Quarter IV 2017 – Quantum Ammunition LLC is formed by Quantum Plastics who acquired Intellectual Property and Tools. Although not specifically stated in the company web site I deduce the IP and tools were Polycase since the Polycase name fades from reviews.
December 2017 – Quantum Ammunition announces Patent No. US 9,841,260 for the ARX and similar projectiles. There is nothing older that this post on the current Inceptorammo.com website. The polycaseammo.com website is inactive.
Once I traced through the history the pieces aligned because I had see the Polycase name associated with Inceptor and ARX. Quantum Ammunition kept the trademark ARX which was also being promoted by Ruger and branded all the projectiles as Inceptor.
For handgun calibers there are the ARX (Advanced Rotation eXtreme) for personal protection and the RNP (Round Nose Precision) for target practice. These rounds are also frangible which makes them safer than traditional bullets for steel targets.
According to the Inceptorammo web site there are six distributers of the bullets. MidwayUSA being one. I purchased a box of 500 RNP 65 Grain for 9mm Luger. The bullets measured from 61.4 to 63.7 grains on my made in China Frankford Arsenal digital scale. Most being in the 61.8 to 62.4. I didn’t chart out the numbers by weight but I will admit I was a little surprised by the spread. But I was also surprised by the spread of the factory Winchester 115 grain jacked round nose which ranged from 113.5 to 114.9 just in a 10 round sample.
The journey is as much about the education as producing a working cartridge. The second edition of Modern Reloading by Richard Lee was a course in itself. I read the first nine chapters before even setting up the press.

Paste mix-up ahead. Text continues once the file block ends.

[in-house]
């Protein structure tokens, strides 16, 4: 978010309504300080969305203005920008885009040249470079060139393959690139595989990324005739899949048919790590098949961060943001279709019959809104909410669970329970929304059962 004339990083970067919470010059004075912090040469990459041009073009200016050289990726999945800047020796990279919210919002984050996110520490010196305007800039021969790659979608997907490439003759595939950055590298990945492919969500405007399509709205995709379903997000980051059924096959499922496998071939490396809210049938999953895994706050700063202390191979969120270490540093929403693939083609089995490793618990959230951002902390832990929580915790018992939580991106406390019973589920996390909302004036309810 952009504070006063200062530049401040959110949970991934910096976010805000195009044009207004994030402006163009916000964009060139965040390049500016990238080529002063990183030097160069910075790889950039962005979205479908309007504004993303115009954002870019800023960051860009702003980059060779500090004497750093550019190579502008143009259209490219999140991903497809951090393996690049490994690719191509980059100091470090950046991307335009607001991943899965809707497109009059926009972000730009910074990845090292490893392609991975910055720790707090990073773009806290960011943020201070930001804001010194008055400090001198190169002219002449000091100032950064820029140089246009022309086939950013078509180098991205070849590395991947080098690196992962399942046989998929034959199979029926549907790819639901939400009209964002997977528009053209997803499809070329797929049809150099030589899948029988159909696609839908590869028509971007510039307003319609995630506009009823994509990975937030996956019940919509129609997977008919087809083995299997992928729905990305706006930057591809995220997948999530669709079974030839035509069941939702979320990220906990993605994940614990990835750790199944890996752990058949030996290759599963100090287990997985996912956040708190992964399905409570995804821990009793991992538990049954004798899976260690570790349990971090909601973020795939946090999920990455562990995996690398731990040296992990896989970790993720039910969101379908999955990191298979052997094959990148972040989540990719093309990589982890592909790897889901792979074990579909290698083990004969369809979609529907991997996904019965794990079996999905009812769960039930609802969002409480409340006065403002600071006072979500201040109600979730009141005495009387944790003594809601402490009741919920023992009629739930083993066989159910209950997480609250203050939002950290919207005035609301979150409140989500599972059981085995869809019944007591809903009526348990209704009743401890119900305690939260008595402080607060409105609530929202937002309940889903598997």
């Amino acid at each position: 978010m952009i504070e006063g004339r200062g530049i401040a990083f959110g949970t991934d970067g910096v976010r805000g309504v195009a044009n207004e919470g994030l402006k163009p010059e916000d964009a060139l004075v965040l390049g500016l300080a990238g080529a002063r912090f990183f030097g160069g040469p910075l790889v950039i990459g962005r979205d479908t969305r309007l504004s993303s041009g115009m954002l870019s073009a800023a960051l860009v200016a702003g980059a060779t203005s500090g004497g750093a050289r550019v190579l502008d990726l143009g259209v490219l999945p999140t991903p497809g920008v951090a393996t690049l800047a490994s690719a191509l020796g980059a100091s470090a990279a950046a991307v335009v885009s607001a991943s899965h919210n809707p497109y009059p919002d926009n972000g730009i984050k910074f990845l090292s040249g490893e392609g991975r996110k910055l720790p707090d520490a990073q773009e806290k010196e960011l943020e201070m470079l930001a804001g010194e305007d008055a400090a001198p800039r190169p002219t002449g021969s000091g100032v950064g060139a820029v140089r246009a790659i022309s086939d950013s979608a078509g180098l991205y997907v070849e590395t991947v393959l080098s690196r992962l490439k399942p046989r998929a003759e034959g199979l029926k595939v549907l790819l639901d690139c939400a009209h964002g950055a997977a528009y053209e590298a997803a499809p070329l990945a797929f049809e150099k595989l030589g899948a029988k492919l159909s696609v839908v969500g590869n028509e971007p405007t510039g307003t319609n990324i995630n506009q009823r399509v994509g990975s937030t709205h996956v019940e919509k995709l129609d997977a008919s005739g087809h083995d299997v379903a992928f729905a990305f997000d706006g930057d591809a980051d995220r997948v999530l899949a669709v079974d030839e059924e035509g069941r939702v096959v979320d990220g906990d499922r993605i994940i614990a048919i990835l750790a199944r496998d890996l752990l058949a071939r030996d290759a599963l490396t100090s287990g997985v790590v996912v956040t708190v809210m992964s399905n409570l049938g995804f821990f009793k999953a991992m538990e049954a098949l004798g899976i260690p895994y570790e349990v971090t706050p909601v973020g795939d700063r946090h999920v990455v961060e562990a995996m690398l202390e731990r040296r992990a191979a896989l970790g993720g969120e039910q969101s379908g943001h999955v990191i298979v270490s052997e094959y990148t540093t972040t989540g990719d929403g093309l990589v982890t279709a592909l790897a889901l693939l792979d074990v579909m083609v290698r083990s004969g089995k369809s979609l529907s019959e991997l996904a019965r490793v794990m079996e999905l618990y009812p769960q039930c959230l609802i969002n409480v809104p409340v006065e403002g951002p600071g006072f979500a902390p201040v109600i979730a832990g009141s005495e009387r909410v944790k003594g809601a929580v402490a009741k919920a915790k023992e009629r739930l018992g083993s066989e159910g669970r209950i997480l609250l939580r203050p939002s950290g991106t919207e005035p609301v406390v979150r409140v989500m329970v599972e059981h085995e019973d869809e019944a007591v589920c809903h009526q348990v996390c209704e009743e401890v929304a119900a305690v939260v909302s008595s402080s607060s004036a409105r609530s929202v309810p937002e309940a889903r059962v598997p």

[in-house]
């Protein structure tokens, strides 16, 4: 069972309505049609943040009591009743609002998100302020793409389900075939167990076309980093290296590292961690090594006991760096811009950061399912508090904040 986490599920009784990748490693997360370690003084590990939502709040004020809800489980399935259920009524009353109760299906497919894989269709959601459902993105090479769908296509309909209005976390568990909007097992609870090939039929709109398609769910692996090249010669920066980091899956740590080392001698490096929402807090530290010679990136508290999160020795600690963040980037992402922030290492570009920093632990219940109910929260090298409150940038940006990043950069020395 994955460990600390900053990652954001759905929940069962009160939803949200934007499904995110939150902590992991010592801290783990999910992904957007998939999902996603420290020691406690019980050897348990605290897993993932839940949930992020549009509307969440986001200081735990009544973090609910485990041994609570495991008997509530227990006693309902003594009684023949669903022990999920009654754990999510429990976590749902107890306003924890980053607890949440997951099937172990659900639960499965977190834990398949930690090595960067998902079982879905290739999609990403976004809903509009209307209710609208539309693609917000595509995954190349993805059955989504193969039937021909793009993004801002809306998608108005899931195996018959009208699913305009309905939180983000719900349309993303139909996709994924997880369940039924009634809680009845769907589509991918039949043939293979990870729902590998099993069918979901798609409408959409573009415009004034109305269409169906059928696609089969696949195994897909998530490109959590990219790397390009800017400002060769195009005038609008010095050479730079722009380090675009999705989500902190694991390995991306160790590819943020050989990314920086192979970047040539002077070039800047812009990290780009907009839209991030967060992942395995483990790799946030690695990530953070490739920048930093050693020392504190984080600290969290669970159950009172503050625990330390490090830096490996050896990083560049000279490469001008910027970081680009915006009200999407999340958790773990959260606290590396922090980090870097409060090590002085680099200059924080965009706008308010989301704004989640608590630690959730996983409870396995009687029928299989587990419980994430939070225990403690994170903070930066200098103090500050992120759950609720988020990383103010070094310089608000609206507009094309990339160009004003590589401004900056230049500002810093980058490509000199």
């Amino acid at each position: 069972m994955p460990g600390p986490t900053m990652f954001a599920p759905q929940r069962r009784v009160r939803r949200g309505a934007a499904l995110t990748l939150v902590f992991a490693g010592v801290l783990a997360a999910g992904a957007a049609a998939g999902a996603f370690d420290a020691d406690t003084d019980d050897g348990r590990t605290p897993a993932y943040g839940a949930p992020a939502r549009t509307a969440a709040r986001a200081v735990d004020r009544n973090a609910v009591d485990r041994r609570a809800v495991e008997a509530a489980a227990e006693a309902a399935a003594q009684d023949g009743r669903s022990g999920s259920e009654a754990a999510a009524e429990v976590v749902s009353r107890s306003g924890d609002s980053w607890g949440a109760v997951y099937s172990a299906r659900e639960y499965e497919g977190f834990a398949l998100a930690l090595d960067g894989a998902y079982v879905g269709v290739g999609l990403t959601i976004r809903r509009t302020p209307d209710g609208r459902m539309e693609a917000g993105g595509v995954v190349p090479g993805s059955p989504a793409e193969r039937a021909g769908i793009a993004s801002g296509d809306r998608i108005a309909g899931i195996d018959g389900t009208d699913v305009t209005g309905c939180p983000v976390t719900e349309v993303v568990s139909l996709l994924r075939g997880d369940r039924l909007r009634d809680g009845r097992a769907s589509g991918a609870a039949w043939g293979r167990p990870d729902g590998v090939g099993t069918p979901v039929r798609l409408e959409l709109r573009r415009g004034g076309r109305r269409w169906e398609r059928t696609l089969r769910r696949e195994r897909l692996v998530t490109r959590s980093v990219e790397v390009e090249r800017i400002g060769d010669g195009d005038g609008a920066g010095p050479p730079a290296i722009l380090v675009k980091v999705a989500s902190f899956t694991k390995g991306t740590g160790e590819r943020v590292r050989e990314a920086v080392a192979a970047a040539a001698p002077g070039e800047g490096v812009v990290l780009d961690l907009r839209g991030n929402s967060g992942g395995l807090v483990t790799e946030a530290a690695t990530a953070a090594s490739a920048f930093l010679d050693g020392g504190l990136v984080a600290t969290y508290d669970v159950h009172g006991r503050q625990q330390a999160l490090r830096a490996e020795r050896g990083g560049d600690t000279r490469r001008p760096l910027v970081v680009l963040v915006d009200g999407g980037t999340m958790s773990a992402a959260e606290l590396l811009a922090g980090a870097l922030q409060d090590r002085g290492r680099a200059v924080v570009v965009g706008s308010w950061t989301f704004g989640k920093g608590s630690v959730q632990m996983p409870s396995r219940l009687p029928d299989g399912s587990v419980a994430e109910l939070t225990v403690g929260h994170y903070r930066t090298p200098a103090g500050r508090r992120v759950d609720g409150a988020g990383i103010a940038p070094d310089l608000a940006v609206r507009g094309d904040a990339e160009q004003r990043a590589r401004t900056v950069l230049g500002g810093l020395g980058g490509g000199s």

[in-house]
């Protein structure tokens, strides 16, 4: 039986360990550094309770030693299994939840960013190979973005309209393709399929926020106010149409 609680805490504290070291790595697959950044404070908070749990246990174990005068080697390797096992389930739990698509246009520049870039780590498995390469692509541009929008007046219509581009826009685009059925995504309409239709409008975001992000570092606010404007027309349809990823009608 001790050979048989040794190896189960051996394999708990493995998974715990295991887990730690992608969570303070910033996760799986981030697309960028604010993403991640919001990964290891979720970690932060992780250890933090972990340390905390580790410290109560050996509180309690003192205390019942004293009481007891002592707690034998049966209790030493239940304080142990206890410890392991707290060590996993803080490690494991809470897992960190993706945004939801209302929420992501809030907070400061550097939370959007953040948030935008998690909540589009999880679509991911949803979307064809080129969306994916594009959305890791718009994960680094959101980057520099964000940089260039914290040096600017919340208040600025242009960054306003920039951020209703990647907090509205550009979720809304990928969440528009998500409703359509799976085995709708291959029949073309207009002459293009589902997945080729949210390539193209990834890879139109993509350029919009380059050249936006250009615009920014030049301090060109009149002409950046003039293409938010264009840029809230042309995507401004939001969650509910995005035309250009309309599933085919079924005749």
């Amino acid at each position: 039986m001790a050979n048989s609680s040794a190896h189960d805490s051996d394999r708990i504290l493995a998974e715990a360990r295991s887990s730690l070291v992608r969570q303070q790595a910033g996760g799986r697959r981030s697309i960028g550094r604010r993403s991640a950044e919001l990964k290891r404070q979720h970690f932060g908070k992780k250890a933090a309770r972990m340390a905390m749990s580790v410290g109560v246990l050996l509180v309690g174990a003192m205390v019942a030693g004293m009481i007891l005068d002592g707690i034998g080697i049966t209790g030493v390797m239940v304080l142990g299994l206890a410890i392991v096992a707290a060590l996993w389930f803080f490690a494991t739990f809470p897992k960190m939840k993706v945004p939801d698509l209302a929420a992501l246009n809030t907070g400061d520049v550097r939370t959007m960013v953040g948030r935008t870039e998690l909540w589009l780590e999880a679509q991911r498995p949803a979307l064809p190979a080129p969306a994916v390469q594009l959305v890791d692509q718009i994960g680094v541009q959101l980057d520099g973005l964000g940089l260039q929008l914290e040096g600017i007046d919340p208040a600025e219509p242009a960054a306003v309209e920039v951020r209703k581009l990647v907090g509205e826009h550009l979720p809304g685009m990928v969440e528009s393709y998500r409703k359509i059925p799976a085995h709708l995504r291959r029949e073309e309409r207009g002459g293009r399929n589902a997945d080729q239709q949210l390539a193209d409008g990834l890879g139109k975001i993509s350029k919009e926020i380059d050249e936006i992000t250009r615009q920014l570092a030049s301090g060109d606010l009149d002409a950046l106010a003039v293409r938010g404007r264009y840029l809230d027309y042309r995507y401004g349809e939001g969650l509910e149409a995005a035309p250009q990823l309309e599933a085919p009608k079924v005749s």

Since Spectrum was converting to all digital it made an obsolete CRT TV in the den useless so I sent it to the electronics recycle and claimed the space in the cabinet for the reloading equipment. It’s got doors to equipment and components are hidden when not in use, a contributor to domestic tranquility.
One of the areas I didn’t research before purchasing the powder was understanding the burn rate of various powders. I was looking at the economics instead of the versatility. One of the points of reloading is to be able to tune ammunition to your gun so limiting yourself to one powder may not produce the results you want.
Unless you have been given a formula for a cartridge that performs in your gun and you are just going to replicate it, you need to realize initially, reloading is not being done for the economy. It is a educational journey that yields tangible and useful results. It also includes risk. You are already participating in an activity that involves risk. When you self produce the ammunition you are using, you are assuming more of the risk.
You become responsible to ensure the round you just loaded and fired has a sufficient powder charge to move the bullet out of the barrel and that the next round doesn’t have a double charge of powder. A double charge after a squib is going to be a bad day.
The process turns out not to be overly complex and there are readily available resources for education and assistance. Research the products available so you know the MSRP for comparison. Talk to shooters and hunters you know. You may find someone who is not active any more and willing to sell equipment and components at discounted prices.
The initial cost for components and equipment may seem daunting but some patience and research will yield a working solution. Several thousand cartridges later you may have an economical one too.